The 2011 Orienteering USA Annual Convention, held as part of the Canal Cities Orienteering Festival (CCOF) in Rochester, New York, hosted what may be the first official Mountain Bike Orienteering (MTBO) demonstration model event in convention history!

The event called the “Mountain Bike O” was coordinated by Rochester Orienteering Club (ROC) member Sergey Dobretsov, and held just south of Rochester, NY, in Dryer Road Park on August 3rd, 2011.

Dryer Road Park itself made an excellent location for this MTBO model event that included both sprint and beginner distance courses with the longest layout including 19-controls spread out over a 3.42-miles (5.5km) area. Although Dryer Road Park is considered to be a small location (e.g. visitors can reportedly walk from the trailhead to any place in the park in 15 minutes), it’s complex trail network actually covers over 10-miles (16.1km) of land with dozens of intersections to challenge even the most experienced MTBO racer. Ultimately, Dryer boasted the ideal characteristic needed for any successful MTB Orienteering course: an extensive trail network for multiple route choices, and popular single-track trails built especially for mountain bikers of all skill levels.

The event’s turnout was unfortunately small, with only 20-30 riders attempting the MTBO model event. What was also interesting that almost half of those that did show up did not finish their selected course. Complexity and difficulty of the trail network, New York summer temperatures, attendees arriving after already running a Foot Orienteering sprint event earlier in the day, or even that the MTBO event was held on a “Wednesday” afternoon, could all have contributed to the small turnout and/or DNF results.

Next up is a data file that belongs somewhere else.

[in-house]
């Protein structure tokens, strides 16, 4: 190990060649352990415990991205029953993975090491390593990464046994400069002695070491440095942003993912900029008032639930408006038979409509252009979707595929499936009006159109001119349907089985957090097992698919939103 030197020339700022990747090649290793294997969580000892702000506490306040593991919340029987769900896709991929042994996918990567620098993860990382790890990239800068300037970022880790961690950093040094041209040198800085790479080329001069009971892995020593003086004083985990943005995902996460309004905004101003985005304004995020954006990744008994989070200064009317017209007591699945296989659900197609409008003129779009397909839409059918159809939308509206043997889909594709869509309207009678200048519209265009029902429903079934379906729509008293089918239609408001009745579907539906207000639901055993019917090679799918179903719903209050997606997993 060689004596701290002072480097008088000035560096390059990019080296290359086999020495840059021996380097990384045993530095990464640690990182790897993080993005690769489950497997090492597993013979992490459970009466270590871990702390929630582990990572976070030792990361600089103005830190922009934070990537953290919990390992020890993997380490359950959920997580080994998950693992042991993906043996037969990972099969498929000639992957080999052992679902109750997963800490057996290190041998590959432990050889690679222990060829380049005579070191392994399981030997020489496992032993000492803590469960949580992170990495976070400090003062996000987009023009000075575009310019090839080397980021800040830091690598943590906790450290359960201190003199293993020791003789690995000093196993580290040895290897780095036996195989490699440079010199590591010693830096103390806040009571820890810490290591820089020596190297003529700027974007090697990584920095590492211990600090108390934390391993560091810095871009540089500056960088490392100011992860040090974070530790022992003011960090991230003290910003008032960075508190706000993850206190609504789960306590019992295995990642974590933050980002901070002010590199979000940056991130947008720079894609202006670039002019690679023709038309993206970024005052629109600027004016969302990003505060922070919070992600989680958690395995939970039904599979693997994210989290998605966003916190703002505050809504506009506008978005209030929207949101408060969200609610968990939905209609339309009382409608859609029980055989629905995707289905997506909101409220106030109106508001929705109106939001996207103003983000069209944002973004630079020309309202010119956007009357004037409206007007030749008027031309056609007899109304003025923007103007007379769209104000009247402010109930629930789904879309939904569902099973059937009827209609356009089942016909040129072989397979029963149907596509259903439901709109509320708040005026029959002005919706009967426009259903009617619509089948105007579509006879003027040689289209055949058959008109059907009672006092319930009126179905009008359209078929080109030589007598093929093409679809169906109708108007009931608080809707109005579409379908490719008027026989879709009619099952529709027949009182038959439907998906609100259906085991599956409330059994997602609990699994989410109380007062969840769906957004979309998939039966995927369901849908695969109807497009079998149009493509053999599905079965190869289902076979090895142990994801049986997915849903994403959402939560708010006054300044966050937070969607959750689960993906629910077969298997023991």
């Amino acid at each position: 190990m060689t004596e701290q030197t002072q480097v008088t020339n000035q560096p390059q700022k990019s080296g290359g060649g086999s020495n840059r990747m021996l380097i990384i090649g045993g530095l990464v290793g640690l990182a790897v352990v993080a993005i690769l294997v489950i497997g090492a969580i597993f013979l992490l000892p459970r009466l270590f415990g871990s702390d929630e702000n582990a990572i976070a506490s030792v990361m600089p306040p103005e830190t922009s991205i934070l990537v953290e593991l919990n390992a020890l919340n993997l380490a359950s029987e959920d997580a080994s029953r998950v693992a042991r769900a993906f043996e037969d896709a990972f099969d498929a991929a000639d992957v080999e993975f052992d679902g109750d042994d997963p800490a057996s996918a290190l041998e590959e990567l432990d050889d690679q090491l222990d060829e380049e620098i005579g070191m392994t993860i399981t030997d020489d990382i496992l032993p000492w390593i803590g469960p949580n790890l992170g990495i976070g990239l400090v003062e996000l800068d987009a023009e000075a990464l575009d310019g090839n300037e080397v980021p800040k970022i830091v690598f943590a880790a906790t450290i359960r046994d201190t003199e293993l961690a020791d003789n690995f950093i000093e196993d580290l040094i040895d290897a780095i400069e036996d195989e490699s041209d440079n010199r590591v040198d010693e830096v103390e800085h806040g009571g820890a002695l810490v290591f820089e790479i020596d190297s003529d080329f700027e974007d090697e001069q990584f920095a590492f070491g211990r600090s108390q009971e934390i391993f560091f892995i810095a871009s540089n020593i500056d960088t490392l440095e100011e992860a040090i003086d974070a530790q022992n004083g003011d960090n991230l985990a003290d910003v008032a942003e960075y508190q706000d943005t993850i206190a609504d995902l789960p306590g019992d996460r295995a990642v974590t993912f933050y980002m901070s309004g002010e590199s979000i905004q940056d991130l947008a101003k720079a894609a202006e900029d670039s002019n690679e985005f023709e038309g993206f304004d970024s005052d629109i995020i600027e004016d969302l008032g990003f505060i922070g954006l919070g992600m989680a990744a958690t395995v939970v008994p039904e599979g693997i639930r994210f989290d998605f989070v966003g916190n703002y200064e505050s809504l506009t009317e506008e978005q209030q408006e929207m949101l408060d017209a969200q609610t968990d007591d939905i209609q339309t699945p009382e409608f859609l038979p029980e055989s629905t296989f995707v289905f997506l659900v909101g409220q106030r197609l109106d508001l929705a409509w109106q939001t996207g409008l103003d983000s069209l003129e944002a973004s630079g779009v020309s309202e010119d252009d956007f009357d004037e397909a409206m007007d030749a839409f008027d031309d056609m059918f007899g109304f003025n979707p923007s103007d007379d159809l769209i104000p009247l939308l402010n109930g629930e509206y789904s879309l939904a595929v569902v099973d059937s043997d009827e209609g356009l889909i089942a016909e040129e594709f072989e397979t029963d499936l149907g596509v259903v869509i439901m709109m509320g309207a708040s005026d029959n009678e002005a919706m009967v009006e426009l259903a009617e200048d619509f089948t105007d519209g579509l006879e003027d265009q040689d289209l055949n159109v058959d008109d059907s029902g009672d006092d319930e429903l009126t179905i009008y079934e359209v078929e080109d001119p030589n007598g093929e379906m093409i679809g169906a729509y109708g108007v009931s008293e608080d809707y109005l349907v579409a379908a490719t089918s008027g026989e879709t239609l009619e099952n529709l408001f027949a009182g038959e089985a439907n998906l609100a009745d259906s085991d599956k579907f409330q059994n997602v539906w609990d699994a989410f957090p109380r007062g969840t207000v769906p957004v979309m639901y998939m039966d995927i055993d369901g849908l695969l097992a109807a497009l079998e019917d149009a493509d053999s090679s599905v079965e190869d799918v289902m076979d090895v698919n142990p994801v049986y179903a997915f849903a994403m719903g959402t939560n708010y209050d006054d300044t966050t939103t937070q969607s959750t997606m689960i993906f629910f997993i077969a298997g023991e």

Regardless, it was great to see fellow orienteers trying what may have been their first-ever Mountain Bike Orienteering event. Let’s hope that next year’s convention/festival will not only include more MTBO events but also as a major session topic.

Posted by Tommy Dauntless

Dauntless has been mountain bike racing, adventure racing, and orienteering for over 20+ years and has been building and directing mountain bike races for the better part of two decades. He was the first race director to design and direct MTBO races in the United States in 2010, and help launch the entire Orienteering USA effort to send athletes to the World MTBO Championships. His love for MTBO comes from competing in MTBO in Australia and wanted to bring the sport of MTBO to America.